School was out for the summer and we had a hundred years of warm ahead of us to play and be and pretend. As the little sister, I typically followed her lead in things. But on those bright, Indiana summer mornings, she and I had completely different ideas of what it meant to play Barbies.
The set up was always the same: Barbie furniture on one side, dolls on the other, and piles of pink and white sparkly clothes and shoes in the middle. With sun-kissed shoulders and skinned up knees, we would sit cross-legged and eager with all of our loot spread out before us. It was time to pick.
For me, picking the dolls was the most important part. Deciding which dolls would be related, dating, or married was half the fun. Then, you got to choose their ages and names and determine which ones were gonna be nice and which ones weren’t based on really objective things like hair color and eyebrow shape. That was the serious business of Barbie playing.
But not for my sister. To her, picking was all about the furniture. She would always choose the best stuff. The pink couch, the plastic china cabinet and the bed with the lacy canopy. She wasn’t limited to the ‘real’ Barbie furniture. She would shop the house for unlikely things to use to make the Barbie houses better, like the artificial flowers from mom’s dresser that would become a gigantic potted plant in the corner. That kind of thing.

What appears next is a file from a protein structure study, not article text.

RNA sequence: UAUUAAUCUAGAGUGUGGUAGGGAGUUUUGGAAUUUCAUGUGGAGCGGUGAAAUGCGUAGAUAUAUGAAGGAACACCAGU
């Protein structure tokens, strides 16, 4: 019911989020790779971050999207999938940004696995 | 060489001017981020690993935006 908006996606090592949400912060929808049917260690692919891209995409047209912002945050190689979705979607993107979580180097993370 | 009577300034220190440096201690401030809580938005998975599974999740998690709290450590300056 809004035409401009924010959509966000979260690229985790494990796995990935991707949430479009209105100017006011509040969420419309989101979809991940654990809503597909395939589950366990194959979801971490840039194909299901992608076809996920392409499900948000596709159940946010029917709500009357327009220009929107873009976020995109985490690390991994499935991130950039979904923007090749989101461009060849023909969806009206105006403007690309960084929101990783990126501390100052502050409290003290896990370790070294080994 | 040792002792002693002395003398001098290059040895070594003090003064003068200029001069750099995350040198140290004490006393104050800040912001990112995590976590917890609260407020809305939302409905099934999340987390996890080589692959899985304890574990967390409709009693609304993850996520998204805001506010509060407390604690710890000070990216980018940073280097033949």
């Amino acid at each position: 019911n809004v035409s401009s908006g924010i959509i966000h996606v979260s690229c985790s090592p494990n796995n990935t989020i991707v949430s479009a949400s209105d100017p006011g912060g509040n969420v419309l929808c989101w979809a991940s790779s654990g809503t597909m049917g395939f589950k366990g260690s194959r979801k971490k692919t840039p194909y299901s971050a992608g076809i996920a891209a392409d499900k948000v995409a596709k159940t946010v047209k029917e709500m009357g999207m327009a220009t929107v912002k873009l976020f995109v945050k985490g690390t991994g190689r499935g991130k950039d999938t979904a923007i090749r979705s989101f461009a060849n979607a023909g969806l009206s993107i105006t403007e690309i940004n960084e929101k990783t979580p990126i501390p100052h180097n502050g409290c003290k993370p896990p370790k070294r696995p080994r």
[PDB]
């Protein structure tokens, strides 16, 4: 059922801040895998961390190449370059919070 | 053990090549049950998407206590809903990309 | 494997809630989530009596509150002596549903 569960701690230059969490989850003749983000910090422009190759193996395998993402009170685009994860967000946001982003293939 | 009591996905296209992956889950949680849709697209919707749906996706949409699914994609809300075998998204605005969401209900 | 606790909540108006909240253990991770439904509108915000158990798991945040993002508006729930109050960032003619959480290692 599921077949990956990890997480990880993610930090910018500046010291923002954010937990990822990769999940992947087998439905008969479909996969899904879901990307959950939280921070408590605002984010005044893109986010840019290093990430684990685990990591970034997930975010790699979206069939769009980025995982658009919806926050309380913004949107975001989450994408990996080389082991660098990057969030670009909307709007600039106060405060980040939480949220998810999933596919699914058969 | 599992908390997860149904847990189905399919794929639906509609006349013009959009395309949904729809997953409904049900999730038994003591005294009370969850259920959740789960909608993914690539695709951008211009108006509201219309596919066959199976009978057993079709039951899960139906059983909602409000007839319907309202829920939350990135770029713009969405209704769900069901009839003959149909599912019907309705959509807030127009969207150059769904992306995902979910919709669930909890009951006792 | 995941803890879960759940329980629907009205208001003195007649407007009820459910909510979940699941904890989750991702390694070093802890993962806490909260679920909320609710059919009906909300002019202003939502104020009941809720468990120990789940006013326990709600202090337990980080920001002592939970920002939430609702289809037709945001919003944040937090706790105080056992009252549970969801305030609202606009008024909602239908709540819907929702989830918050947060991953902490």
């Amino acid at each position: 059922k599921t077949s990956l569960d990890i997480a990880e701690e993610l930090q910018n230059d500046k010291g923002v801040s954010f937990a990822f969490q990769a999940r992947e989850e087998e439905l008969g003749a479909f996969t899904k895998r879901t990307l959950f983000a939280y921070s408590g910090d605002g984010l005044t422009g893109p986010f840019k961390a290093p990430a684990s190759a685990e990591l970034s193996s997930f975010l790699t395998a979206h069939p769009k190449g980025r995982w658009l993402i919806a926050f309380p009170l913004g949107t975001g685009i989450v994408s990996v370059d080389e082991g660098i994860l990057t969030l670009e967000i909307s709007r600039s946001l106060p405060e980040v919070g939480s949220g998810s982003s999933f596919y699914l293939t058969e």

While I was busy making up pretend scenarios for our Barbies to live out, she was busy creating a beautiful, pretend house for them to live in. And she is still doing it. Only now, her furniture isn’t pink or made of plastic.
She writes about imperfect, inexpensive ways to make your home beautiful on her blog, Nesting Place. Most of you already know that. What you may not know is that she has compiled her philosophy of nesting in an e-book entitled It Doesn’t Have To Be Perfect To Be Beautiful. It’s free and full of pretty photos and practical tips to help you create an environment in your home that is beautiful to you.
So while I may have been disappointed as a kid that my sister wouldn’t play Barbies for real, I now reap the benefits of her nesting ways and simple, creative ideas. And you can, too!